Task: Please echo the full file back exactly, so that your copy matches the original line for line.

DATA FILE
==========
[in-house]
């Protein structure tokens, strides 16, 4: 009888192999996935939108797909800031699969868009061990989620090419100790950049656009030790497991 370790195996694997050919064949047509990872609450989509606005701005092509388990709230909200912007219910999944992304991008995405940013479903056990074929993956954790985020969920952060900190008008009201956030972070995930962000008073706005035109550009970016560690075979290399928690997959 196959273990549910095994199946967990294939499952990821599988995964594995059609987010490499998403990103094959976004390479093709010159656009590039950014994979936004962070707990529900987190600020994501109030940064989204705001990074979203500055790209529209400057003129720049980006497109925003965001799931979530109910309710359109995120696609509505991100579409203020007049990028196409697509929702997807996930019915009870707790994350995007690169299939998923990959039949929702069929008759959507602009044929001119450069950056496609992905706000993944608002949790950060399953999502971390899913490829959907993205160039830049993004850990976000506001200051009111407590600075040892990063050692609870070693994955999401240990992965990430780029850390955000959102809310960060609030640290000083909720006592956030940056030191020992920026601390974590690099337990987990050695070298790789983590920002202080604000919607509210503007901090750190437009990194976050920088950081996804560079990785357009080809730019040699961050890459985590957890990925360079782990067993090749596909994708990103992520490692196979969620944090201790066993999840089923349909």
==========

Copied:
[in-house]
């Protein structure tokens, strides 16, 4: 009888192999996935939108797909800031699969868009061990989620090419100790950049656009030790497991 370790195996694997050919064949047509990872609450989509606005701005092509388990709230909200912007219910999944992304991008995405940013479903056990074929993956954790985020969920952060900190008008009201956030972070995930962000008073706005035109550009970016560690075979290399928690997959 196959273990549910095994199946967990294939499952990821599988995964594995059609987010490499998403990103094959976004390479093709010159656009590039950014994979936004962070707990529900987190600020994501109030940064989204705001990074979203500055790209529209400057003129720049980006497109925003965001799931979530109910309710359109995120696609509505991100579409203020007049990028196409697509929702997807996930019915009870707790994350995007690169299939998923990959039949929702069929008759959507602009044929001119450069950056496609992905706000993944608002949790950060399953999502971390899913490829959907993205160039830049993004850990976000506001200051009111407590600075040892990063050692609870070693994955999401240990992965990430780029850390955000959102809310960060609030640290000083909720006592956030940056030191020992920026601390974590690099337990987990050695070298790789983590920002202080604000919607509210503007901090750190437009990194976050920088950081996804560079990785357009080809730019040699961050890459985590957890990925360079782990067993090749596909994708990103992520490692196979969620944090201790066993999840089923349909």